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Confronting Aristotle's EthicsAncient and Modern Morality$
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Eugene Garver

Print publication date: 2006

Print ISBN-13: 9780226283982

Published to Chicago Scholarship Online: March 2013

DOI: 10.7208/chicago/9780226284019.001.0001

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The Varieties of Moral Failure

The Varieties of Moral Failure

Chapter:
(p.69) Chapter 3 The Varieties of Moral Failure
Source:
Confronting Aristotle's Ethics
Publisher:
University of Chicago Press
DOI:10.7208/chicago/9780226284019.003.0004

This chapter explores the background assumptions against which the theses of the Ethics make sense by raising the following questions: What are the background assumptions, psychological and sociological, that make it plausible to identify doing good and being in good condition? When can happiness be defined as virtuous activity? When, that is, is virtue the principal cause of happiness, while the factors that support the clause “in a complete life,” fortune and resources, are subsidiary? When is virtue rewarded? When is the subordination of the crafts to the virtues not only a philosophical thesis but a fact of life? Finally, what price does Aristotle pay for the exclusion of the crafts from happiness? These questions seem especially urgent in a world in which the advantages of virtue, and the superiority of virtue to skill, are not so apparent. We know today that the best way to insure a long life is to pick long-lived parents. Can Aristotle be confident that the best way to lead a good life is not similarly a function of luck?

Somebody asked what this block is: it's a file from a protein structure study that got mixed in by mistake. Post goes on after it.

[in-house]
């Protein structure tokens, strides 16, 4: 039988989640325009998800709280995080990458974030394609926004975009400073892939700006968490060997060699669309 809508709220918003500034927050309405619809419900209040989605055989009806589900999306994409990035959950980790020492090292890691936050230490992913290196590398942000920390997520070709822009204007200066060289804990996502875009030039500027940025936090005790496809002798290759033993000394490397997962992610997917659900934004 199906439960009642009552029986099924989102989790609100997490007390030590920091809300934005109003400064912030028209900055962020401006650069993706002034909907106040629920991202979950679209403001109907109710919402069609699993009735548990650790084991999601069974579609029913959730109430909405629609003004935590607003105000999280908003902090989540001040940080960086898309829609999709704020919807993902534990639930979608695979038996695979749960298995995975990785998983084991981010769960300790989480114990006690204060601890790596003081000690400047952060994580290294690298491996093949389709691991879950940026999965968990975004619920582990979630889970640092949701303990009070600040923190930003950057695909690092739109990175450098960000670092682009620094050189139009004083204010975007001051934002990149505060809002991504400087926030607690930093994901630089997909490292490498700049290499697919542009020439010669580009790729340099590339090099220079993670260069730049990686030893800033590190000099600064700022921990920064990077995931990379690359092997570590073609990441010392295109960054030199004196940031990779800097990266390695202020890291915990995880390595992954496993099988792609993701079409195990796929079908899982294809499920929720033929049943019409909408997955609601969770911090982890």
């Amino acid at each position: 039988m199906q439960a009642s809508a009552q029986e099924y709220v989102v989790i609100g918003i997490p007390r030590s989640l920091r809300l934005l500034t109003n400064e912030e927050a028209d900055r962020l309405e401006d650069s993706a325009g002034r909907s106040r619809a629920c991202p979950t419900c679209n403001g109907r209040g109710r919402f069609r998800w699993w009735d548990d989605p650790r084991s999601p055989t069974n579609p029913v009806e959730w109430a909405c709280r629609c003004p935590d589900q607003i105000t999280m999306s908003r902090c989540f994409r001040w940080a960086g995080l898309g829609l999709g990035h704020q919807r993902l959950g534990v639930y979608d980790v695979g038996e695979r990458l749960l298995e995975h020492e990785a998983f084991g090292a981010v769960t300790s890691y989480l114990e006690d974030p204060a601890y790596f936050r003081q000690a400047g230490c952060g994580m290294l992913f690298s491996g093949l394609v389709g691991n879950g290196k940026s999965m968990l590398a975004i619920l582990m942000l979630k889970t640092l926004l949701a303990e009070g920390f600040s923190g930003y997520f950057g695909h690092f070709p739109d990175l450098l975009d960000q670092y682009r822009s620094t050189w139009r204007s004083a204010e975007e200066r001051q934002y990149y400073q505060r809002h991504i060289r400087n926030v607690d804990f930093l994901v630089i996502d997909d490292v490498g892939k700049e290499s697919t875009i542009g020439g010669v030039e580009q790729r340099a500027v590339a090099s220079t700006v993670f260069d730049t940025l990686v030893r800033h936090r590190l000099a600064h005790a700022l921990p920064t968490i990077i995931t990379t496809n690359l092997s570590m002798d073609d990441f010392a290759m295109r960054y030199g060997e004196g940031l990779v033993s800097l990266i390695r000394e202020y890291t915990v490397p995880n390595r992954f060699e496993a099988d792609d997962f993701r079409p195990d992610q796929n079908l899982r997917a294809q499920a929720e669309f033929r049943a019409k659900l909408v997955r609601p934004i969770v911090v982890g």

Keywords:   Ethics, doing good, being good, happiness, virtuous activity, virtues, Aristotle

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